Golf Industry Meets in SoCal, Discusses Water Conservation and Pace of Play
January 16, 2014
The Southern California chapter of the Golf Course Superintendents Association of America (GCSAA) hosted its annual Regional Green Conference this week at Tustin Ranch Golf Club. The conference brought together members of the GCSAA, SCPGA and CMAA as well as guests from the USGA and SCGA to discuss pace of play, course set up, Rules of Golf and turf management.
Water continues to be a major issue for Southern California courses, with most facing four dilemmas: the status of imported water supplies, escalating water costs, the future of recycled water and the future use of groundwater.
Turfgrass Specialist Mike Huck explained that “when the situation of California’s water problems hits the Wall Street Journal, you know it’s pretty serious.” And it did hit the Journal earlier this month, explaining the severity California’s extreme drought. Huck continued to talk about the state’s low reservoir levels and that many entities in Southern California are working towards solutions to combat the problem.
Craig Kessler, SCGA director of governmental affairs, was on-hand to speak to the group about the water conservation task forces created in Los Angeles, San Diego and the Coachella Valley, bringing together local experts on the topic of water conservation. He highlighted the Los Angeles water task force, which has seen tremendous improvement over the past four years, with 35 courses using 23.7 percent less water. The SCGA has been instrumental in the creation and development of these task forces.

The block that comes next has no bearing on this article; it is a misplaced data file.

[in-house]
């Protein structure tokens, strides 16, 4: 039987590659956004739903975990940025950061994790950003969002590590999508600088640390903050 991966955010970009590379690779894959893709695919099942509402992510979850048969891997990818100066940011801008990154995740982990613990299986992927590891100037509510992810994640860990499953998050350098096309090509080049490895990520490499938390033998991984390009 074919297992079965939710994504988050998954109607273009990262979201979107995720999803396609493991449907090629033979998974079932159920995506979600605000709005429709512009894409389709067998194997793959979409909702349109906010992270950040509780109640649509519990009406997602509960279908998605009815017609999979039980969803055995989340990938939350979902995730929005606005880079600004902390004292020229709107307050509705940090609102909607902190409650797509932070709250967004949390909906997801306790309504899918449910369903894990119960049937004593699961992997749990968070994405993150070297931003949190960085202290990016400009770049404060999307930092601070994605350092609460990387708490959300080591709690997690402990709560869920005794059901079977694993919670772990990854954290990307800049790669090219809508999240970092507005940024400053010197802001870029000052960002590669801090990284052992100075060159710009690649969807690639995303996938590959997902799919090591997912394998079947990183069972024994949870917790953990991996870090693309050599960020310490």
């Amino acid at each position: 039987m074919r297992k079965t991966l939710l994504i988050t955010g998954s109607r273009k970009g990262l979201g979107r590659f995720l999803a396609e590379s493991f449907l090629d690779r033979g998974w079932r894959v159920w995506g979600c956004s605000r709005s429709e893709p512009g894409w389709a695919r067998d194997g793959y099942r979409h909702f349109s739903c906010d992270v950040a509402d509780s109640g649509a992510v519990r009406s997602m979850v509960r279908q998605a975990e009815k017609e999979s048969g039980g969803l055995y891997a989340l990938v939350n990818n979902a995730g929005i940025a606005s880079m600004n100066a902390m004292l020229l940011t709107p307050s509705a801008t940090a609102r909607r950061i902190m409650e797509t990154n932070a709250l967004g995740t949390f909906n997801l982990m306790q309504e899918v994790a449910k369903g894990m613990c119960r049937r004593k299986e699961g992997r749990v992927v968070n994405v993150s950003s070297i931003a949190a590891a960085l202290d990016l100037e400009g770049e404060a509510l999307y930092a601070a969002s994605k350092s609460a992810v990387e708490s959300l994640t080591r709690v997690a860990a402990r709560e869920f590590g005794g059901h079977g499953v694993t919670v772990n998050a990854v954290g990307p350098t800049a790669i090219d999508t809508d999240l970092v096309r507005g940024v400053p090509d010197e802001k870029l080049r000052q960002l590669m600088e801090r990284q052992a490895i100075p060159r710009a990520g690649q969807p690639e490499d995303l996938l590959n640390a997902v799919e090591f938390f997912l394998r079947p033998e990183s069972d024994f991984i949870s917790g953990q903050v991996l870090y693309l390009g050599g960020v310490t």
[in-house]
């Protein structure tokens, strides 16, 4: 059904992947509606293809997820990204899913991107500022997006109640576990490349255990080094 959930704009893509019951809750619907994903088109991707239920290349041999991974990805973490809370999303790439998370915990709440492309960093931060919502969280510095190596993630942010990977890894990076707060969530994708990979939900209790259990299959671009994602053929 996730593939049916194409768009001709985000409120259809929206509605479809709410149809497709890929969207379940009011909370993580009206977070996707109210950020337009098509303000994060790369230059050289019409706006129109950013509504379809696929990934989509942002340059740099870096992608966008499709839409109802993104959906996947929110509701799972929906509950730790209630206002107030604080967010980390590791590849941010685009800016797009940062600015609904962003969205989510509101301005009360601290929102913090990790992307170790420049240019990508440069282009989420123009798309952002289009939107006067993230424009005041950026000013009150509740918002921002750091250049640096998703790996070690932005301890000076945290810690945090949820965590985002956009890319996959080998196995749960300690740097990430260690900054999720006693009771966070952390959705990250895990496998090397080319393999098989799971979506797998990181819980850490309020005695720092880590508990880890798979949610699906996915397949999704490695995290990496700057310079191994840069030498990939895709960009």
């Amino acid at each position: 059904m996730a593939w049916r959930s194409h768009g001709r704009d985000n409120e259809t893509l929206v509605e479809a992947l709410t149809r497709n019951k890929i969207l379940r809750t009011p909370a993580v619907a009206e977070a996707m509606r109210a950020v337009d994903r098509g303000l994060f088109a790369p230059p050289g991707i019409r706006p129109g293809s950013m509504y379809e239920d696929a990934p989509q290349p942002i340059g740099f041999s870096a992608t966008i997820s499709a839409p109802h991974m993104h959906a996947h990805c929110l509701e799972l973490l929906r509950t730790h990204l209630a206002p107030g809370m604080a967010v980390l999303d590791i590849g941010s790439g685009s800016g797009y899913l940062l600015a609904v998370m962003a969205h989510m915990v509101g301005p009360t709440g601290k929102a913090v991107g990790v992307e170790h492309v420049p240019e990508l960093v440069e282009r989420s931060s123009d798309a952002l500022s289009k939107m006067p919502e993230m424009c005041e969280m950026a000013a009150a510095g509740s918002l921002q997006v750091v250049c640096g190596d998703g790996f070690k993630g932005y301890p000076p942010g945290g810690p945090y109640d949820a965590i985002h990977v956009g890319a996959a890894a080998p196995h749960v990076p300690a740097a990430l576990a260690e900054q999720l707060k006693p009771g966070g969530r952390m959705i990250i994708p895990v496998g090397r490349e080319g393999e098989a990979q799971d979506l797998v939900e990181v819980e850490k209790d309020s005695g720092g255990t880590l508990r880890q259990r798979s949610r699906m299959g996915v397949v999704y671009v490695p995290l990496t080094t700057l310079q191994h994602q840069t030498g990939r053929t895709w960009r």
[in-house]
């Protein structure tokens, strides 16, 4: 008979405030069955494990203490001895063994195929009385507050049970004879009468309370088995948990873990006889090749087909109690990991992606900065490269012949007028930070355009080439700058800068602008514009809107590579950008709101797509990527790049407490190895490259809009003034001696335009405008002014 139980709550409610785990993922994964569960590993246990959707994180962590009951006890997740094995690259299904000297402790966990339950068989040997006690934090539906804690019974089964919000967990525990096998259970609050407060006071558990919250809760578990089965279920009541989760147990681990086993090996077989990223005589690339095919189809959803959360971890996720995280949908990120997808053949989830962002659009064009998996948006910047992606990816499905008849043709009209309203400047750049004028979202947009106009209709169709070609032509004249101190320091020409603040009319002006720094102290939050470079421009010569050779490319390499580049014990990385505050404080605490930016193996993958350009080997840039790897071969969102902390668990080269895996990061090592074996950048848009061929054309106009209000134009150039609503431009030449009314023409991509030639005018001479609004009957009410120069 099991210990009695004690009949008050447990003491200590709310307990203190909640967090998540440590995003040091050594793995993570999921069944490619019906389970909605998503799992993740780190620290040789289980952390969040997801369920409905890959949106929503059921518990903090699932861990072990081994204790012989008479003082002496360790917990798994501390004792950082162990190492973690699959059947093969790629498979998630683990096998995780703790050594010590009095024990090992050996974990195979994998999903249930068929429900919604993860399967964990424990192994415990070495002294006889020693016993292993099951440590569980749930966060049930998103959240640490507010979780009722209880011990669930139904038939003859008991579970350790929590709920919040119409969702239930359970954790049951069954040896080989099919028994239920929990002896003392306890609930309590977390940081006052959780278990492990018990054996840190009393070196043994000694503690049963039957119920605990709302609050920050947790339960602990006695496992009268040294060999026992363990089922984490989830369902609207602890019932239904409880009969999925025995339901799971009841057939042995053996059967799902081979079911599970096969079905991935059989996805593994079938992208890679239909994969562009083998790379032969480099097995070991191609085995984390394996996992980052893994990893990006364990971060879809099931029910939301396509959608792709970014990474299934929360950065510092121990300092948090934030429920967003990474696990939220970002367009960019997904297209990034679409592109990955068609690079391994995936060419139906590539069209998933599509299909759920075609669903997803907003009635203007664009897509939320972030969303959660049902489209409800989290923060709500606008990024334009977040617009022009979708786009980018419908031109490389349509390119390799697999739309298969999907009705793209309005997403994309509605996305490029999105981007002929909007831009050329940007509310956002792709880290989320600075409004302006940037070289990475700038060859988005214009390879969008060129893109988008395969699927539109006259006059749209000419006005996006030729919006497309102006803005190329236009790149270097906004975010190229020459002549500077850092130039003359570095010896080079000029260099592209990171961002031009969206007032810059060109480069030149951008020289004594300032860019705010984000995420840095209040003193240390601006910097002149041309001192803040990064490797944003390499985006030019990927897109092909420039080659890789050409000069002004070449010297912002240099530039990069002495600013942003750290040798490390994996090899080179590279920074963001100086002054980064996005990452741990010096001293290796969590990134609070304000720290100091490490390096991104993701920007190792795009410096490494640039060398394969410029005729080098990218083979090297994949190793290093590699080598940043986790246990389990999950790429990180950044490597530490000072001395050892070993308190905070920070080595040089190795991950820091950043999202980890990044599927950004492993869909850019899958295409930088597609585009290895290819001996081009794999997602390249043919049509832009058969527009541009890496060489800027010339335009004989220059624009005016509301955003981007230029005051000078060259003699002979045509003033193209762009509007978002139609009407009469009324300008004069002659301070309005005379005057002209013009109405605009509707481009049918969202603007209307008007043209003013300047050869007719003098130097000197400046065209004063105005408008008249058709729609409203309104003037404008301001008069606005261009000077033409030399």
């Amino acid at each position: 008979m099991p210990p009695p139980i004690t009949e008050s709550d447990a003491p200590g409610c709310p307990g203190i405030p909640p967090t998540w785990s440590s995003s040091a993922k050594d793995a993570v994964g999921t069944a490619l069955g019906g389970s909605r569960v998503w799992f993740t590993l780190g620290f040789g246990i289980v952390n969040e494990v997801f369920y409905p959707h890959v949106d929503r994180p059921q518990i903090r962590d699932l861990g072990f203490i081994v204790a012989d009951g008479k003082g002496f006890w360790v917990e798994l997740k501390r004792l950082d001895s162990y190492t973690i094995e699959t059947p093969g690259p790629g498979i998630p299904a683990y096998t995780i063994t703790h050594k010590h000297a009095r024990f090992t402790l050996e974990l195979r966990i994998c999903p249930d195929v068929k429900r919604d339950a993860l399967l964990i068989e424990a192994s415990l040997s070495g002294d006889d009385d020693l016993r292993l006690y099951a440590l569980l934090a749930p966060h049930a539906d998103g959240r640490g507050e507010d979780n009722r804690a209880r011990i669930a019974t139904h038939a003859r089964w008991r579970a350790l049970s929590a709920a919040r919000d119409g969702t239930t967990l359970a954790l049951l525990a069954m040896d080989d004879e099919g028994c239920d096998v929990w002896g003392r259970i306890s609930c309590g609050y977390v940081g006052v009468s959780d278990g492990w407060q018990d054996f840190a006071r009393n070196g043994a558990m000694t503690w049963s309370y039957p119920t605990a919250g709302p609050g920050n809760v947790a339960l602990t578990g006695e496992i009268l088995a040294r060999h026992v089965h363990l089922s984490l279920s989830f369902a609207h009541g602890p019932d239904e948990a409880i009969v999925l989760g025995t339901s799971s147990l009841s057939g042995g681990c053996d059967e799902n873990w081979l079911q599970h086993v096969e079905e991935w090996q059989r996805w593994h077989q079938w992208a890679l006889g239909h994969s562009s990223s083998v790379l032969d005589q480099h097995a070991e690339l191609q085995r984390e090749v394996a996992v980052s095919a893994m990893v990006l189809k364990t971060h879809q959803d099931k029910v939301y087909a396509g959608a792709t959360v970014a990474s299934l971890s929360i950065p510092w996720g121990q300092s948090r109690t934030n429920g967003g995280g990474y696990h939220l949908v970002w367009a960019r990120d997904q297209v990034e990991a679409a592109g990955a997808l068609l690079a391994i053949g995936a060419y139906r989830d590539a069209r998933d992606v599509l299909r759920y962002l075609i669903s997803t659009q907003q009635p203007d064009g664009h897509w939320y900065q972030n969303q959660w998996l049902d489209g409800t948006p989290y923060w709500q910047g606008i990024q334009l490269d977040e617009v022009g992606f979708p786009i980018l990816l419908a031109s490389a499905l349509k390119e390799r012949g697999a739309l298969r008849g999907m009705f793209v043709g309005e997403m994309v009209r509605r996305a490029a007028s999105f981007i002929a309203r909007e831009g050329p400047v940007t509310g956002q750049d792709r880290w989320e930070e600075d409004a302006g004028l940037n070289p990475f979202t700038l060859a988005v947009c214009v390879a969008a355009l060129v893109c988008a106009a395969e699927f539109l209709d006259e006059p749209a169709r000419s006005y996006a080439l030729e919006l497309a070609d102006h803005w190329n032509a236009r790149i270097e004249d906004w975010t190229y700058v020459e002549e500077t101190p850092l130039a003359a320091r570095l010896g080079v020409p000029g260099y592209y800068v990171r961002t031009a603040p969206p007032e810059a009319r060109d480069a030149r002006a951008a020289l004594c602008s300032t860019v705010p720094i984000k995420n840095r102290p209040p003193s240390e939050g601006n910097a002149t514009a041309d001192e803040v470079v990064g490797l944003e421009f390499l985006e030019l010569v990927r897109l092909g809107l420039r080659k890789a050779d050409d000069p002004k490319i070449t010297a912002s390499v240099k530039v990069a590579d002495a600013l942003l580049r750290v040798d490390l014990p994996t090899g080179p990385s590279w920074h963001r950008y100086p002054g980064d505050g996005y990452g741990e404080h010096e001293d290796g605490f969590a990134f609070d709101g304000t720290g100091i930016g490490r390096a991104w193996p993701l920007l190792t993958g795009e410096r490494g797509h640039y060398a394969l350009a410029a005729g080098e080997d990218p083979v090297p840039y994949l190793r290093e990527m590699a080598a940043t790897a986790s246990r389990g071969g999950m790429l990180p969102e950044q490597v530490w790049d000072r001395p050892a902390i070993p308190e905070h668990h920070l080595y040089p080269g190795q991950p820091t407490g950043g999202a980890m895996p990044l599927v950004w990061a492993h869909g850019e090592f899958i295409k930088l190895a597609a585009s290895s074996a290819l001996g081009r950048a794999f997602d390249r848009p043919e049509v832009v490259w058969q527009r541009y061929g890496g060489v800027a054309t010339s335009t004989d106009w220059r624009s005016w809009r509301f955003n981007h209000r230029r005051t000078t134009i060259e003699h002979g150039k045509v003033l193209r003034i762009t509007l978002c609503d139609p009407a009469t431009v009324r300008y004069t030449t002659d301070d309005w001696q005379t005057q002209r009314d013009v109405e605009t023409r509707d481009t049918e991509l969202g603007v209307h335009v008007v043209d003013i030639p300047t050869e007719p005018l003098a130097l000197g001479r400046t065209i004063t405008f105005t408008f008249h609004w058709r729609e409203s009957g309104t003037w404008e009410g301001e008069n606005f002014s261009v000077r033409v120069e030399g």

The USGA is also making an effort to provide the necessary resources to golf courses and operators, superintendents, task forces and golf associations about water conservation. For more information, visit usga.org/water.
The conference also addressed pace of play, a major industry topic throughout golf in 2013, with initiatives launched by both the SCGA and USGA to help speed up the game. Brian Whitlark, agronomist for the USGA Green Section – Southwest Region, emphasized that course set up directly impacts pace of play, explaining that yardage is the number one contributor to golf course difficulty. He noted that courses must give the player the advantage, especially on the teeing ground.
“Courses should attract the average golfers,” stated Whitlark. “They need to accommodate the bogey golfers, juniors and especially those seniors who play every day by properly maintaining the tee box for each set of tees.”
Whitlark focused on how courses can assist in improving pace, but organizations including the SCGA, SCPGA and USGA have made additional efforts to solve the issue by targeting the individual golfer and providing an educational awareness campaign.
The GCSAA and USGA will continue working and reporting on the water and pace of play, hoping to continue to build knowledge within the golf industry.
For more information on the Southern California chapter of the GCSAA, click here.